The Decade Still Has a Year Left

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Categories: Modern, Not an expert

Friends! Netizens! Countrymen! The Dionysian era and the Common Era have no year 0 (because 0 did not exist in Europe when the Venerable Bede popularized numbering years by “the year of our lord”) so in those systems a decade runs from year 1 to year 10 and a century runs from year 1 to year 100. The 20th century runs from 1 January 1901 to 31 December 2000, and the 2010s run from 1 January 2011 to 31 December.

Unless you are an astronomer working in Julian days with a year 0 (= 1 BCE in the Common Era) the decade still has a year and a day left. If it were the other way round, then the first decade would only have 9 years (1 CE to 9 CE) and the first century would only have 99 years (1 CE to 99 CE) and all the others would have 10 or 100.

{this is a message from your local tablet scribe- if its really important, ask an expert in the scribal art}

{computer scientists- warning you against off-by-one errors since ENIAC}

2 thoughts on “The Decade Still Has a Year Left

  1. Pen Name says:

    I covered the only century years divisible by 400 are Leap Years topic back in Astro 2000, but had to bring in my textbook to convince my systems analyst to let me code our Date binary to packed and text subroutine to allow for that.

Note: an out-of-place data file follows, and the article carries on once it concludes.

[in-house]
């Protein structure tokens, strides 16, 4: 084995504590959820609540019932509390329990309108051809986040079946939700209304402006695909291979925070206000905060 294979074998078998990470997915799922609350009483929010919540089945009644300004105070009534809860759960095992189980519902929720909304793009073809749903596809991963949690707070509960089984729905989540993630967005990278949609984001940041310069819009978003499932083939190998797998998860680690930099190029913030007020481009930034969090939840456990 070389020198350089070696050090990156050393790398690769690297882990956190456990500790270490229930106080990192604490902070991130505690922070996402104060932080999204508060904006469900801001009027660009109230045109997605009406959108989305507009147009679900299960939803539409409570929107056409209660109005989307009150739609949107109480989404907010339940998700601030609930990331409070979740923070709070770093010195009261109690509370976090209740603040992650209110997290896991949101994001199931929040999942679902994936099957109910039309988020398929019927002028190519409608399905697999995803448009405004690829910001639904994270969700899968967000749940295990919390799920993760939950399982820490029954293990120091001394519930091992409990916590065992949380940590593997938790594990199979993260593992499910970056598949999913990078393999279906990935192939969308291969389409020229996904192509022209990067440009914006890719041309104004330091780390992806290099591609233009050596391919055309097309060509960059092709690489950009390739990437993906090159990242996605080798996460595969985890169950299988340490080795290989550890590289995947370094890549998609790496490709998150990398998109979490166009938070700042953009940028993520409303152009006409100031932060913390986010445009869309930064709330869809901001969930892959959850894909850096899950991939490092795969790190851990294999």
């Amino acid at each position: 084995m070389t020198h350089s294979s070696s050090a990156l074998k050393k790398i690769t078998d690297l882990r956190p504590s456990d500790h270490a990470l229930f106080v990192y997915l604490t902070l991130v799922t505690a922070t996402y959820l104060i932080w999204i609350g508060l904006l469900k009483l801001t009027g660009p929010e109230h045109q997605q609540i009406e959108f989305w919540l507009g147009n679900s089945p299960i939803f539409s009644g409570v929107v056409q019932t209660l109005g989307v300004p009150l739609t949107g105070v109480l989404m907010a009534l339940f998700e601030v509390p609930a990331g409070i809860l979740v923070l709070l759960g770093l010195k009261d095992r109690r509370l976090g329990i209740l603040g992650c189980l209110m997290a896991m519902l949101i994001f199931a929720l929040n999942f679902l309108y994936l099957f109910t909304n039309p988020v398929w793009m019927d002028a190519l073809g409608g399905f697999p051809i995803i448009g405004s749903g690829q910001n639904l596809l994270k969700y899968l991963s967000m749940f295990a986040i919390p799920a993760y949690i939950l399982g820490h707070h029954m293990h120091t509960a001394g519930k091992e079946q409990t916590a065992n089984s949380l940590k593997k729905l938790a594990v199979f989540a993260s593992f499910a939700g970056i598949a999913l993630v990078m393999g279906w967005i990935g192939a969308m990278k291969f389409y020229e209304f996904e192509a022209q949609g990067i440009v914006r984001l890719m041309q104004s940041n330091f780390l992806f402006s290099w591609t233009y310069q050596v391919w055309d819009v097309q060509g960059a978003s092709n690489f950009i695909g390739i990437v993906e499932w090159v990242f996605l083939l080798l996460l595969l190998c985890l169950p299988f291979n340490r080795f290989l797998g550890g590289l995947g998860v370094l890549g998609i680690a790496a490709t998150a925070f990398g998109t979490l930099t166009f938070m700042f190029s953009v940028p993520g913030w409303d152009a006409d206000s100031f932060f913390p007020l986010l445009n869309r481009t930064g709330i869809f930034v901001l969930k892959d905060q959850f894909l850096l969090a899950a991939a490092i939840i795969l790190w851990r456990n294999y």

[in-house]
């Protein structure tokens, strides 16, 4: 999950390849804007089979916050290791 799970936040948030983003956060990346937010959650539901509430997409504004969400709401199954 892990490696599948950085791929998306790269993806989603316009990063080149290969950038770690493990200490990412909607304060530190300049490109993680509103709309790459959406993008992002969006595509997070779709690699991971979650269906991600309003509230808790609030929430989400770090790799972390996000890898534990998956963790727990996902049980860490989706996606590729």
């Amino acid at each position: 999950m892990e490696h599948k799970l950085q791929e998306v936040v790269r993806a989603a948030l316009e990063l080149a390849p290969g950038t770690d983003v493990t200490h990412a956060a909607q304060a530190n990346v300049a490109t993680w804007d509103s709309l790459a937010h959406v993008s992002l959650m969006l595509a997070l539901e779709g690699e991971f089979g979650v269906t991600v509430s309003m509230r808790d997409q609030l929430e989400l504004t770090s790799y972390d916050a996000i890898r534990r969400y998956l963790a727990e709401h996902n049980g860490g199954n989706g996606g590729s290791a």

There was a recent example of a year 2020 problem in the Hamburg transit system.
    https://www.abendblatt.de/hamburg/article228038743/U-Bahn-Hamburg-DT5-ausgefallen-Hochbahn-Software-Fehler-Verkehr-Verspaetung-Stoerung.html

    Did Cuneiform scribes ever shorten dates to save space on clay tablets?

    1. Sean Manning says:

      I guess people have forgotten from 2000 and 2010.

      Someone re-posted the old joke about the software engineer who dies of a heart attack in 1999 due to Year 2000 stress and has their body frozen. They are woken up in the year 9998 because humans have solved hunger, war, and ecological troubles but they just finished a code review of the interstellar banking system and their experts need some help with a language called Cobol.

      Everyday dated documents are not good at distinguishing between kings with the same name like astronomical texts are, so if you have a text from the 2nd year of Darius or Artaxerxes it can be hard to know which Darius or Artaxerxes. And Assyrian texts are often missing the date entirely and just addressed to “the king.”

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